Mother Teresa's "Dark Nights" Can Teach Us a Lot, Says Preacher
Father Cantalamessa's 2nd Advent Homily for Pope and Roman Curia
| 920 hits
VATICAN CITY, DEC. 14, 2003 (Zenit.org).- From the dark night of the mystics such as Mother Teresa, we can learn "how to behave in the time of dryness," a preacher said at a mediation in the presence of the Pope.
Capuchin Father Raniero Cantalamessa, the Papal Household preacher, delivered that message Friday when he gave his second meditation for Advent 2003, on Christian holiness in the light of the experience of Mother Teresa of Calcutta.
He delivered the homily in the Redemptoris Mater Chapel of the Vatican Apostolic Palace, in the presence of John Paul II and officials of the Roman Curia.
After Mother Teresa said her "yes" to the divine inspiration, which called her to leave everything to serve the poorest of the poor, "an oppressive darkness came upon her," Father Cantalamessa explained. She was entering the experience of the "dark night of the spirit," he said.
In letters to her spiritual director, Mother Teresa explained the "profound contradiction" her soul was suffering, and the "feeling of not being loved by God," something which accompanied her until her death in 1997.
"The most perfumed flower of Mother Teresa's night is her silence about it," the Papal Household preacher said. "Even the people who were closest to her did not suspect anything, until the end, of this interior torment."
According to Father Cantalamessa, "This strange phenomenon of a night of the spirit that lasts practically the whole of life" has a point of novelty that goes beyond purification.
"It is the means of protection invented by God for today's saints who live and work constantly under the spotlight of the media," he said.
In fact, this suffering -- "the silence of God" -- impeded Mother Teresa from being affected by the fame she enjoyed among everyone, the Capuchin said.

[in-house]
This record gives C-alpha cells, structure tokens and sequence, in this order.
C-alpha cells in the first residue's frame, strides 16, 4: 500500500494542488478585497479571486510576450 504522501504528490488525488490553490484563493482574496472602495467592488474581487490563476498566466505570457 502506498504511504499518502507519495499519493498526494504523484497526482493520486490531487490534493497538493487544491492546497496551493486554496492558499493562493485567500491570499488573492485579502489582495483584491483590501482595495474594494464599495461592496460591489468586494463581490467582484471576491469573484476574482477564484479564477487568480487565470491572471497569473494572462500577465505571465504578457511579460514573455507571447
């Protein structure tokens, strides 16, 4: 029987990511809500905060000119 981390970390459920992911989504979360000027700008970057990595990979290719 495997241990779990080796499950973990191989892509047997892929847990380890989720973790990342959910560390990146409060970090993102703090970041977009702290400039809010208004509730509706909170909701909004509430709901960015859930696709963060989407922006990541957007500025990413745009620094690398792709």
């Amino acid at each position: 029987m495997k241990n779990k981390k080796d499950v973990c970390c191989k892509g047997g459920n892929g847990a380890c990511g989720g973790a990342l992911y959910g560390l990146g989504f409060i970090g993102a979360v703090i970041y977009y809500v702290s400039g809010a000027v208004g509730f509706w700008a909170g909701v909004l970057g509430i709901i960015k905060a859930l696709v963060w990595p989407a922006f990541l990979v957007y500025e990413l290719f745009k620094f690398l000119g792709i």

"But there is an even more profound reason that explains why these nights are prolonged for a whole lifetime: the imitation of Christ, participation in the dark night of the spirit that Jesus had in Gethsemane and in which he died on Calvary," Father Cantalamessa continued.
Yet, it "would be a serious error to think that the life of these persons was all gloom and suffering," the Capuchin stressed. He quoted John Paul II's apostolic letter "Novo Millennio Ineunte," in which is expressed the "paradoxical blending of bliss and pain" that these persons experience.
Through such an experience "the mystics have arrived within a step of the world of those who live 'without God,'" to the extent that they become "the ideal evangelizers in the postmodern world, where one lives as if God did not exist."
Moreover, we believers "learn from the dark night of the mystics and, in particular, of Mother Teresa: how to behave in the time of dryness, when prayer becomes a struggle," Father Cantalamessa said. He pointed to the Gospel according to Luke, which tells how Jesus in his agony in the garden prayed fervently.
The Capuchin's third and last meditation for this Advent will take place next Friday.